However, the after-effect of the sexual assault and the self-loathing that followed went deeper and had more serious consequences. When I was 18, I discovered when I was bathing that there was a huge lump on my left breast. I was aghast at the size and my heart kept thumping to this rhythm, “cancer, cancer, cancer.” I finally worked up the courage after a week to try and seek medical attention. The doctor was horrified. “Why did you keep quiet for so long? Why did you let it grow? How could you have not noticed earlier? If this lump had attched to the skin or bone it would have turned cancerous. What were you thinking?” How could I tell him I hadn’t noticed because I hated me, myself, my body – loathed it beyond measure.
And then I remember a voice telling, “She has been planning this. She wants to use this as an excuse to skip her final year exam.” I shrivelled up inside of me and wanted to die. The unfairness of the comment hit me hard. In the first place, as my MCC profs would attest I was an above average student; one of those intelligent, but lazy students who gets 85% at times; but also 45% because I couldn’t be bothered. But I’d always mananged to scrape through a 70-75% average by burning the midnight candle in the night. I’d never flunked an exam till then. But that time I did – I flunked 8 of my papers. What I hadn’t anticipated was my brain to stop working; for fever, flushes, high temperatures, headaches to plague me till the point of surgery.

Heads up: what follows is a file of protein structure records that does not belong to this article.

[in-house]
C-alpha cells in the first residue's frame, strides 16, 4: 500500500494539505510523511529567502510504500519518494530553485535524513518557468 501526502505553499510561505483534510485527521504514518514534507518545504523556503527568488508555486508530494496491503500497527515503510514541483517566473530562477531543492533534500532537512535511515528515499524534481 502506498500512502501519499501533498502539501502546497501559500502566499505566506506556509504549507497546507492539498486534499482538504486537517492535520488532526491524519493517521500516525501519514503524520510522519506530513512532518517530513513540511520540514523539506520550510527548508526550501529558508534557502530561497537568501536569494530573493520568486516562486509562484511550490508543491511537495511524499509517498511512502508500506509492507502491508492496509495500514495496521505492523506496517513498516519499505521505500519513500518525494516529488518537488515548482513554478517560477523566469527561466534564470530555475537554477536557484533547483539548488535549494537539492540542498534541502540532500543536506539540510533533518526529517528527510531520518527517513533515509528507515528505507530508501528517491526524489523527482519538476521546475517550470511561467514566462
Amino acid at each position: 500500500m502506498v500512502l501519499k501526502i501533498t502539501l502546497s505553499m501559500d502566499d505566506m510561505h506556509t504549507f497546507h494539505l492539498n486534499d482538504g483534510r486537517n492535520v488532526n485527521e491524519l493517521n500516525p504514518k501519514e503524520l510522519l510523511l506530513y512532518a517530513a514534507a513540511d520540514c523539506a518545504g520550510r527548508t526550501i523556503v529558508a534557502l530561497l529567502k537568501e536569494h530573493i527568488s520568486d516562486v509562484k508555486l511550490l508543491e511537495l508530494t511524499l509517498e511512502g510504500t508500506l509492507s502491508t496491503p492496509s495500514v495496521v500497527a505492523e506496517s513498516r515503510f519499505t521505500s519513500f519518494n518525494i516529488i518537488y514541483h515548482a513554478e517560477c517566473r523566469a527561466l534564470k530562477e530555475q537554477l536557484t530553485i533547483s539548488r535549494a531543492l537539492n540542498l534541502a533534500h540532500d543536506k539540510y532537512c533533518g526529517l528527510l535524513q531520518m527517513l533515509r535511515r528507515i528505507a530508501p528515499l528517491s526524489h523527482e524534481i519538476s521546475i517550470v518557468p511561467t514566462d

Another aspect of child abuse victims is their silence; their total and complete silence and resilience. Physical pain is something we are used to. It’s the emotional pain that can be blinding, mind-numbing and send us down on a downward spiral of hopelessness and despair. So, when I had the breast surgery, I remember the doctors complimenting me on my cooperation. I didn’t flinch when they poked needles into me; or sucked out vials of blood. It was the same when doctors bound up my leg when I fractured it the second time. I didn’t cry out. I just gritted my teeth and clamped hard on a towel. And even worse, I didn’t cry out when the pathetic pretense of a human being — legally called my husband — was beating me to a pulp, when I was 7 months pregnant. Foolishness, bravery? It was the same, when Indra was born. It was a natural delivery and I cooperated to the utmost, despite the pain; despite local anaesthesia being administered just 5 minutes before she was born. The silence – I would say has become so much a part of me; a longstanding habit too hard to break; the ability to not let physical pain factor in your thinking process, your functioning.